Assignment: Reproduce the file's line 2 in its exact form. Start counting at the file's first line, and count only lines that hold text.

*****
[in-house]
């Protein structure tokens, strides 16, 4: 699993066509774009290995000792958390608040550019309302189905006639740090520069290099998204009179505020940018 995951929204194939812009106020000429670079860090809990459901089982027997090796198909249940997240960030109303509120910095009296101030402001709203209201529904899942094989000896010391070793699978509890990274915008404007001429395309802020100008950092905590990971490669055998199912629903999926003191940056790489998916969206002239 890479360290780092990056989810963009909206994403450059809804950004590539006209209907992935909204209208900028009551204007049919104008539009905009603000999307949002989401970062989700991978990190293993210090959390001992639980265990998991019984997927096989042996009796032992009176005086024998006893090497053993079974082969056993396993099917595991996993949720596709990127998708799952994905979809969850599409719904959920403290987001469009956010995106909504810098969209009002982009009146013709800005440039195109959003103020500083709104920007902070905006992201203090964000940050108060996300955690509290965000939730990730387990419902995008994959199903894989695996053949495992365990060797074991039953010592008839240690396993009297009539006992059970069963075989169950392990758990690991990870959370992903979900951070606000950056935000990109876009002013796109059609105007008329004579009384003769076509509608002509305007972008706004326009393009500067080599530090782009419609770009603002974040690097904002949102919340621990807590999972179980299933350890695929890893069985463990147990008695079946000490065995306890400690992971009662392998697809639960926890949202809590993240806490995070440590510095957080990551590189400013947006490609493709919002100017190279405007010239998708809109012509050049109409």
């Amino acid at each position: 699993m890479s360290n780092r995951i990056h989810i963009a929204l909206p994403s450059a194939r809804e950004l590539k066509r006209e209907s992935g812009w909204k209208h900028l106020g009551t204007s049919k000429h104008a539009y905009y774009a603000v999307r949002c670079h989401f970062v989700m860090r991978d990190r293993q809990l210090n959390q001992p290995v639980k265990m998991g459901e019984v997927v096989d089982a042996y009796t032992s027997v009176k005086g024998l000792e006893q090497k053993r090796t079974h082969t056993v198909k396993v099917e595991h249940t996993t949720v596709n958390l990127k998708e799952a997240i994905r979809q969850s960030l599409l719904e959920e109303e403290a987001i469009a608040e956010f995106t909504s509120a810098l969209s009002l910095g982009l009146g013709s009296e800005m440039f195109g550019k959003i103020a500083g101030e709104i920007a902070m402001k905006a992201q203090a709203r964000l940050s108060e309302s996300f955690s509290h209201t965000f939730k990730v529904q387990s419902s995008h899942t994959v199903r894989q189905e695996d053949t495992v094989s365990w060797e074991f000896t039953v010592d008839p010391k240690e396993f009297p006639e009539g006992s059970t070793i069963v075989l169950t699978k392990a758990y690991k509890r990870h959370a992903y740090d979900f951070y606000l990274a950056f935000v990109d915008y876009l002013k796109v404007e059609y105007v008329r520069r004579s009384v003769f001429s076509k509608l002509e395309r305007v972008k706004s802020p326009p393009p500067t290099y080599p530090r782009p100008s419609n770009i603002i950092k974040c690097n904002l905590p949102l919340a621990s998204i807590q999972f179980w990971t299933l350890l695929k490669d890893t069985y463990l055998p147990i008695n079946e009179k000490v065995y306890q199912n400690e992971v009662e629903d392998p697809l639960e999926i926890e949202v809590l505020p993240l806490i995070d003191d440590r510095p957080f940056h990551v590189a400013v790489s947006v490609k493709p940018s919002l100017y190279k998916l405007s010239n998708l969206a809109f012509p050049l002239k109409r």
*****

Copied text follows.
């Protein structure tokens, strides 16, 4: 699993066509774009290995000792958390608040550019309302189905006639740090520069290099998204009179505020940018 995951929204194939812009106020000429670079860090809990459901089982027997090796198909249940997240960030109303509120910095009296101030402001709203209201529904899942094989000896010391070793699978509890990274915008404007001429395309802020100008950092905590990971490669055998199912629903999926003191940056790489998916969206002239 890479360290780092990056989810963009909206994403450059809804950004590539006209209907992935909204209208900028009551204007049919104008539009905009603000999307949002989401970062989700991978990190293993210090959390001992639980265990998991019984997927096989042996009796032992009176005086024998006893090497053993079974082969056993396993099917595991996993949720596709990127998708799952994905979809969850599409719904959920403290987001469009956010995106909504810098969209009002982009009146013709800005440039195109959003103020500083709104920007902070905006992201203090964000940050108060996300955690509290965000939730990730387990419902995008994959199903894989695996053949495992365990060797074991039953010592008839240690396993009297009539006992059970069963075989169950392990758990690991990870959370992903979900951070606000950056935000990109876009002013796109059609105007008329004579009384003769076509509608002509305007972008706004326009393009500067080599530090782009419609770009603002974040690097904002949102919340621990807590999972179980299933350890695929890893069985463990147990008695079946000490065995306890400690992971009662392998697809639960926890949202809590993240806490995070440590510095957080990551590189400013947006490609493709919002100017190279405007010239998708809109012509050049109409």